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Investigation of signaling cross-talk between platelets and neutrophils
thesisposted on 09.01.2017, 00:56 by Ghasemzadeh, Mehran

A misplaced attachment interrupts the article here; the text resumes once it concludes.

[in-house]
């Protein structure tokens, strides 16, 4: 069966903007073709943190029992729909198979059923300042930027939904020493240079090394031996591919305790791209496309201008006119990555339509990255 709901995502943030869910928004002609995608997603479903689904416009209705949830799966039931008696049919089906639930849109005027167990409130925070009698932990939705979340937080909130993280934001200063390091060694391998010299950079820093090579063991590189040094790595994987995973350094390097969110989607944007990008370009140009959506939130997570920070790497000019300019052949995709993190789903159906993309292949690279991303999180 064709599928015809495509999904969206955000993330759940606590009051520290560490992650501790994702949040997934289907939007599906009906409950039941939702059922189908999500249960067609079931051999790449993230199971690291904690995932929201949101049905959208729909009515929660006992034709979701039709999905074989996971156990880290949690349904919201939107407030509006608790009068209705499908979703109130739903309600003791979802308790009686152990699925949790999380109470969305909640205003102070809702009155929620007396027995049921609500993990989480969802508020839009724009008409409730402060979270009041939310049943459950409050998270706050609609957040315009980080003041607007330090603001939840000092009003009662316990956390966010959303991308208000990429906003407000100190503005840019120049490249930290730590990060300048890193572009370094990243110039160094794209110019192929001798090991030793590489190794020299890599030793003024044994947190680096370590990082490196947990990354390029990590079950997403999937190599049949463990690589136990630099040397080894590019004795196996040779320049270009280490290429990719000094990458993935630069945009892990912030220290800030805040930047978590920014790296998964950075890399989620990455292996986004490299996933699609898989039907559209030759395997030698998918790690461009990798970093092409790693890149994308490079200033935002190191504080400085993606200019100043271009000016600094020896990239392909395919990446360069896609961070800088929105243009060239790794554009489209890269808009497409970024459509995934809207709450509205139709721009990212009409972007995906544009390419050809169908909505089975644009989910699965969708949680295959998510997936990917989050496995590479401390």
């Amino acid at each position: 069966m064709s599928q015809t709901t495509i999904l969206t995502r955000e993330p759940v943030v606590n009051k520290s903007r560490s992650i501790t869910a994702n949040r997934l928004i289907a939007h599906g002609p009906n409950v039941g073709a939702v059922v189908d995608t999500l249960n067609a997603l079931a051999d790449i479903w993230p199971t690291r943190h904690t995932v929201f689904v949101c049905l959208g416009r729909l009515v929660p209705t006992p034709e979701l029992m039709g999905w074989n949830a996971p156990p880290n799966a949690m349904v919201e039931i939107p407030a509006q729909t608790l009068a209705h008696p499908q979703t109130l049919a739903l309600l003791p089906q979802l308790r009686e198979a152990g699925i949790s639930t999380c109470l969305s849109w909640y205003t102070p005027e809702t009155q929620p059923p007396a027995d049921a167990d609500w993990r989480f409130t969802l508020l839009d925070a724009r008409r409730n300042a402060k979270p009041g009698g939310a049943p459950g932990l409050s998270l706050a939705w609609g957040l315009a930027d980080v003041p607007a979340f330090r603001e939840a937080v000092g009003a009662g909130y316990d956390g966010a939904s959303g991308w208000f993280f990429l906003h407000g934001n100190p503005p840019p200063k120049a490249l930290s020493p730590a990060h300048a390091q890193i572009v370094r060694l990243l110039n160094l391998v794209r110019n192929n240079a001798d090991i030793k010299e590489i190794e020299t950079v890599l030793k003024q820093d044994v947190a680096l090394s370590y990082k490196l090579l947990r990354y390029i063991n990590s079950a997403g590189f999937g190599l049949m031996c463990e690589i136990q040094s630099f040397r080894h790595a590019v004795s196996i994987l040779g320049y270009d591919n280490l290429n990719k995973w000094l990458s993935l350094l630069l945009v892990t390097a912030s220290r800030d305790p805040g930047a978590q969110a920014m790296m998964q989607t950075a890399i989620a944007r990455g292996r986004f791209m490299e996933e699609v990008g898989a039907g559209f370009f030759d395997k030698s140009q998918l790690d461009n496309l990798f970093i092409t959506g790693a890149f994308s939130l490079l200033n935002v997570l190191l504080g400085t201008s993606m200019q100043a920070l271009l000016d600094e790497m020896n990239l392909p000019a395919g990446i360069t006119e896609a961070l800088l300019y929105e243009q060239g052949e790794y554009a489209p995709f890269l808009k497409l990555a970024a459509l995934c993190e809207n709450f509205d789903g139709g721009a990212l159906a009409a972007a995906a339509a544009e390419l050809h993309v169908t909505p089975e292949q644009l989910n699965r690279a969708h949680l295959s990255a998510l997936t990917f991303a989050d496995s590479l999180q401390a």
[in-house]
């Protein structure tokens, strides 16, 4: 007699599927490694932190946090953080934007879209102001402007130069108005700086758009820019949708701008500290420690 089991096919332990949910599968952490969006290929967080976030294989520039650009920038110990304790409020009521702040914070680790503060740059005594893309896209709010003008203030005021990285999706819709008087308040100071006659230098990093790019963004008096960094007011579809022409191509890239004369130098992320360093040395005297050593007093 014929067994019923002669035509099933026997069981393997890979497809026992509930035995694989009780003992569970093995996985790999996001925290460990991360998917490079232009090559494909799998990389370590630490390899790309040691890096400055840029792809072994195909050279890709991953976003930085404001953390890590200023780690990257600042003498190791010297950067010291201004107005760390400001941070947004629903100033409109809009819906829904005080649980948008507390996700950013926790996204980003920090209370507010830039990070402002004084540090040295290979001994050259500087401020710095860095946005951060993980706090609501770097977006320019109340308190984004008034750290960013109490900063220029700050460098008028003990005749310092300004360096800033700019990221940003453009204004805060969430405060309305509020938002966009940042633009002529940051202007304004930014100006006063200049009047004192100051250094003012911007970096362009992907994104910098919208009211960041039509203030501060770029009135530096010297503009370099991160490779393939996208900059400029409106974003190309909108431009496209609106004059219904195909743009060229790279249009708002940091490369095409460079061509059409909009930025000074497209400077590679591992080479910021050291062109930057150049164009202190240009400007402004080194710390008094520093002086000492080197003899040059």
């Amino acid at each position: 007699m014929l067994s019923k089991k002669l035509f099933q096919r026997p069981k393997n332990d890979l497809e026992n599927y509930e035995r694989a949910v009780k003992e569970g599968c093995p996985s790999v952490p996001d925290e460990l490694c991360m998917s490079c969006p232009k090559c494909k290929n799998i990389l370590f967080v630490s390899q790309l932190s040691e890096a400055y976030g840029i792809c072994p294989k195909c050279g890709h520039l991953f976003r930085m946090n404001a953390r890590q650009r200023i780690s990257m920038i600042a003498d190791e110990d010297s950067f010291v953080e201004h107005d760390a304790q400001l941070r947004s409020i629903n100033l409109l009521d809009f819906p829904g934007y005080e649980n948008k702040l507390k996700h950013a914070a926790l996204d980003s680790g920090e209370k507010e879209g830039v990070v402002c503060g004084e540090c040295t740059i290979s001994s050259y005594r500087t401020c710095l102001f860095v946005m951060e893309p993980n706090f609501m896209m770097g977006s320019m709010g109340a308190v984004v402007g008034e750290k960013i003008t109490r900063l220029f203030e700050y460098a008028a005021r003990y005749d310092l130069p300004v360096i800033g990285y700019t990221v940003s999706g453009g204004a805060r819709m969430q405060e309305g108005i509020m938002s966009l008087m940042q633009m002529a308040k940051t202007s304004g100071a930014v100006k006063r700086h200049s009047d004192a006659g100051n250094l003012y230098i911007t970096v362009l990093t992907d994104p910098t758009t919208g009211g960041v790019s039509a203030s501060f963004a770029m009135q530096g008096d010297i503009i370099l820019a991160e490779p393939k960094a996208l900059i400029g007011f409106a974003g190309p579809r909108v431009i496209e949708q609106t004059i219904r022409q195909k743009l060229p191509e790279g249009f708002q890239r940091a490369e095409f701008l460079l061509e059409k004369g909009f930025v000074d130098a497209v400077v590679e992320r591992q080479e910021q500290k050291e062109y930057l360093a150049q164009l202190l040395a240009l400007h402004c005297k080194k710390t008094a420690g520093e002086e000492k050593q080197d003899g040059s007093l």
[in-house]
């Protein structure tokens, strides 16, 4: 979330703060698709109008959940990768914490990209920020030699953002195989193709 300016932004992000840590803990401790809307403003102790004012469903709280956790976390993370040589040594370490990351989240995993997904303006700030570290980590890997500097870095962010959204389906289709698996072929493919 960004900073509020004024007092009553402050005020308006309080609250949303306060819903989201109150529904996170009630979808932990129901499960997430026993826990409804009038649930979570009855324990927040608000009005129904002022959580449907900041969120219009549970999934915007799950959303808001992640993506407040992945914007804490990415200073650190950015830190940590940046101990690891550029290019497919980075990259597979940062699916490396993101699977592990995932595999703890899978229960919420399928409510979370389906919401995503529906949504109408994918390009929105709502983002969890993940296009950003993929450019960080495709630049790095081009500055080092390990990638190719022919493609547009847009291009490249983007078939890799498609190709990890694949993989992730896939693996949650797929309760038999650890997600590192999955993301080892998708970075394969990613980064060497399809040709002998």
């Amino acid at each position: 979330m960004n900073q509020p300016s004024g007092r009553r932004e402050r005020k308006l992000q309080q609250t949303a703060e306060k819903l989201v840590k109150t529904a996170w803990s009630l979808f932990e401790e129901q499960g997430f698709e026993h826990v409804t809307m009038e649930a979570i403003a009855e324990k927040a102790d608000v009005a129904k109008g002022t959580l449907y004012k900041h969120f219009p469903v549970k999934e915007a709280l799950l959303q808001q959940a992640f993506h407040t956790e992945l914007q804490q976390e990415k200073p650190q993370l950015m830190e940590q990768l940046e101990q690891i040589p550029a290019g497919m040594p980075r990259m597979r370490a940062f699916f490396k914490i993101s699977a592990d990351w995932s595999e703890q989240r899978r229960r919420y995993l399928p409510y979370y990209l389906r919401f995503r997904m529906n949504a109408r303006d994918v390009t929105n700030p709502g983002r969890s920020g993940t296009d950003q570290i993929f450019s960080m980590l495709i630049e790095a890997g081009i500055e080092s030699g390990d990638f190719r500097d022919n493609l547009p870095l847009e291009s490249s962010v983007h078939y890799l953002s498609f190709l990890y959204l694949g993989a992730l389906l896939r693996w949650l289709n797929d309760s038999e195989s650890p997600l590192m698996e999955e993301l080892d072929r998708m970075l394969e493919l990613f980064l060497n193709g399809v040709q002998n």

Summary Platelet activation is known to be associated with the release of a vast array of chemokines and proinflammatory lipids which induce pleiotropic effects on a wide variety of tissues and cells, including neutrophils. Protein ectodomain shedding and microparticle formation are also important processes occurring during platelet activation, although their physiological functions have not been fully defined. During thrombosis, the recruitment of neutrophils to activated platelets is considered an important step linking thrombosis to inflammatory responses. This phenomenon is highly regulated and influenced by the cross-talk between platelets and neutrophils. This cross-talk involves a variety of mediators including adhesion molecules, chemokines, shed proteins and various proinflammatory lipids. The initial studies presented in this thesis have examined the impact of platelet shed proteins on neutrophil adhesion and activation. These studies demonstrated that the most extensive surface protein shedding was observed in the procoagulant phenotype of platelets (PS positive) so-called SCIP (Sustained Calcium-Induced Platelet morphology) suggesting that ectodomain shedding is influenced by different platelet activation states. I have found that these shed proteins can negatively regulate the adhesive function of platelets, by reducing integrin alphaIIb beta3 engagement of immobilized fibrinogen, leading to decreased platelet adhesion and spreading. However, this platelet inhibitory activity was spread out over at least 4 distinct chromatographic peaks, making purification of the biological active molecules challenging. Notably, shed material from the surface of platelets appeared to have limited capacity to regulate neutrophil adhesion or activation, with most of the neutrophil activating activity residing within the granule component of activated platelets. Studies presented in chapter 4 have focused on the identification and characterization of the major platelet released product(s) regulating neutrophil adhesive function. Initial studies excluded a major contribution for released small molecules (<5kDa) in inducing neutrophil activation. Through the use of different chromatographic procedures I was able to identify the alpha-granule protein NAP-2 (Neutrophil Activating Protein-2) as the principal component released by platelets regulating neutrophil adhesive function. This was somewhat unexpected, given previous findings for an important role for soluble P-selectin and shed CD40L in regulating neutrophil activation. Subsequent studies in chapter 5 investigated the distribution of neutrophil activating activity in various platelet fractions and revealed that the majority of activity resided on/within intact platelets (~70%), with ~20% found in the microparticle (MP)-free releasate and ~10% in MP. In addition to the unexpected activity distribution, the activation status of platelets also had a major influence on their ability to modulate neutrophil reactivity. Platelet degranulation and P-selectin expression was critical for inducing heterotypic platelet-neutrophil adhesion and for an increase in Mac-1 expression/activation, a process enhanced by platelet conversion to SCIPs. Analysis of the key proinflammatory mediators promoting Mac-1 activation revealed an important co-operative role for PAF, leukotrienes and NAP-2 in promoting neutrophil activation. Taken together, these studies suggest an important role for transcellular lipid metabolism between platelets and neutrophils in enhancing subsequent neutrophil activation. The studies presented in chapter 6 reveal an important feedback activation mechanism operating between platelet and neutrophils, that serves to enhance the procoagulant function of platelets. These studies reveal that the aggregation of neutrophils with TRAP-stimulated platelets not only enhances Mac-1 activation, but also feeds back on platelets to enhance cytosolic calcium flux. This feedback function of neutrophils was dependent on Mac-1 ligand engagement, P-selectin and PAF-generation and was associated with the conversion of platelets from a PS negative to a PS positive phenotype, leading to enhanced platelet procoagulant function. The exact molecular mechanism by which neutrophils induce platelet procoagulant formation remains to be fully delineated, however given the importance of these cells in promoting innate immune and inflammatory functions, such mechanisms may have pathophysiological importance. In summary, the results from my PhD thesis have provided new insights into the complex regulation of neutrophil activation by various components of activated platelets. The finding that neutrophils can provide feedback regulation of platelets to promote procoagulant function may provide new insight into the role of transcellular activation mechanisms in promoting inflammatory and thrombotic responses in a variety of human diseases.